• Limited selection of information; poor technical skills and/or a lack of time on task might be contributing factors.
  • Little use of visual information, clumsy or careless presentation in need of support/motivation to pass.
  • Imagery is copied from another source with very little transformation.
  • Composition is weak and undeveloped; no evidence of planning, or incomplete planning. 
Weak 30–39
  • Just enough material/works to pass.
  • Visually uninteresting, uncreative; limited/poor technical skill used.
  • Little attempt to present information in an acceptable manner, little or no visual information/reference.
  • General lack of commitment; in need of support/motivation to pass.
  • Insufficient time on task. Standard below the acceptable.
  • Poor solutions to problems; artwork is copied and superficial. No evidence of original thought.
Very Weak Fail 20–29
  • Very little information; jumbled; not easy to view; little or irrelevant work/visual information.
  • No effort made to present work in an acceptable manner; general lack of commitment/cooperation.
  • Very poor skills level.
  • Project very weak or incomplete.
  • Poor artistic decision-making.
  • Classes were missed and learner failed to make up the time.
Unacceptable Fail 0–19
  • Incoherent; irrelevant; very little or no work; lack of even limited skills; no commitment/cooperation.
  • Work incomplete.
  • Poor artistic decision-making/learner made no effort.
  • Most classes were missed and student failed to make up the time.
  • Incoherent: irrelevant, very little or no work: lack of even limited skills being applied. No commitment/cooperation.


Paper 2: Marking and Moderation

  • Marking must be done according to the DBE rubrics by a panel (peer teachers or external panel).
  • All learners must be individually moderated, i.e. face-to-face or online moderation, to verify the process, products and marks. This moderation must be done by provincial officials and/or persons appointed by the province.
  • The provincial education department manages this process.

CHAPTER 4: GENERAL SUBJECT INFORMATION
4.1 Explanation of Terminology
Visual literacy: The first level of visual literacy is simple knowledge: basic identification of the subject or elements in a work of art. But while accurate information is important, understanding what we see and comprehending visual relationships are as important. These higher level visual literacy skills require critical thinking.
Formal analysis: A detailed and logical discussion of the formal elements in an artwork, such as line, colour, composition, etc.
Visual analysis: It is not only a formal analysis, but also include style, technique, contextual influences, meaning and interpretation.
The following are some of the key concepts that learners must understand and be able to identify and explain in artworks.

  • Formal elements of art:
    • Line (different qualities of lines, contour lines, etc.)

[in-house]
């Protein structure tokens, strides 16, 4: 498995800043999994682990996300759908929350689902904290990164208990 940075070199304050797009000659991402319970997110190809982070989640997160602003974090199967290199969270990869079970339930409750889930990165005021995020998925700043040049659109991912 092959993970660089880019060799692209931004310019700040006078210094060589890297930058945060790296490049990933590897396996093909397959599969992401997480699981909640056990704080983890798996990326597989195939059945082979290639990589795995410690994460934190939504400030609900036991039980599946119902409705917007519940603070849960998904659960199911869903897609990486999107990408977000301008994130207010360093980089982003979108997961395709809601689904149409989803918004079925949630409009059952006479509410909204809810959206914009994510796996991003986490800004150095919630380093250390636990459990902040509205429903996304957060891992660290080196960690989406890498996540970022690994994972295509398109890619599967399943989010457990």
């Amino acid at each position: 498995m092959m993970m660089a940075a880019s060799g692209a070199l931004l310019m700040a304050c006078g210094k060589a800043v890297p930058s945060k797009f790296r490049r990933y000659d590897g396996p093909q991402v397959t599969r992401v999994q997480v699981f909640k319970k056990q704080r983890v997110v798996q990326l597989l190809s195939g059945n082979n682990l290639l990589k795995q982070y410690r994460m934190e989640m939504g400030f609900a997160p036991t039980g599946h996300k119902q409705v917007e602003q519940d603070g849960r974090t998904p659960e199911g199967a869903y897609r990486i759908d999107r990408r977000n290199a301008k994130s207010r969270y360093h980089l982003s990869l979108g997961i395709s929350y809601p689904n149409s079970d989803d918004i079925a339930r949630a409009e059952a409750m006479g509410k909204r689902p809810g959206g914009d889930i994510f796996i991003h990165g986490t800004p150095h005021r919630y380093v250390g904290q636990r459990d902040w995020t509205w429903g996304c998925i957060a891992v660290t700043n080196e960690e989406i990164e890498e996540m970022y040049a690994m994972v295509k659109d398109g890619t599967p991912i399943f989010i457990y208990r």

• Shape and form (positive and negative shapes, organic and inorganic)
    • Tonal values (chiaroscuro)
    • Texture (implied and tactile texture)
    • Colour (colour theory, e.g. primary, secondary, complementary, tertiary, monochromatic, cool and warm colours and their influence on an artwork)
    • Space (line and aerial perspective)
    • Pattern
  • Principles of design (such as unity, rhythm, movement, proportion, emphasis, contrast, etc.)
  • Composition and focal point
  • Different media of artworks (oil painting, marble sculpture, etc.)
  • Techniques (e.g. blended areas or definite brushwork in a painting; carving or modelling in a sculpture)
  • Styles (such as naturalism, expressionism, stylisation, symbolism, abstract)
  • Frontality, distortion, simplification, etc.
  • Understanding of concepts/ideas such as Western Art, Non-Western Art, Indigenous Art, modernism, postmodernism, functionalism, propaganda art, appropriation, etc.
  • Concepts/Ideas/Ideologies specifically relating to South African history and art, such as apartheid, resistance art, the 'neglected tradition', etc.
    (Consult glossary in approved textbook and/or in art books for explanations.)

4.2 Resources
Approved textbook by Department of Basic Education

  • Visual Arts Grade 12 Learner Guide. Future Managers.

Consult the Visual Arts CAPS document for a comprehensive list on relevant books and websites.
Other resources

  • The content in Grade 12 Visual Arts (Topic 3) focuses on South African art. Teachers should be on the lookout for exhibitions at art museums and galleries covering the work of established and emerging artists. There are often books on specific artists and/or brochures available at these exhibitions that are valuable resources for teaching. Also, collect reviews and articles on South African art from newspapers and magazines. Art South Africa and Art Times are two specialised magazines on South African art.
  • Regular, continuous visits to and discussions of contemporary exhibitions are strongly recommended. It is important that learners experience artwork first hand and learners should be familiar with at least one recent local exhibition.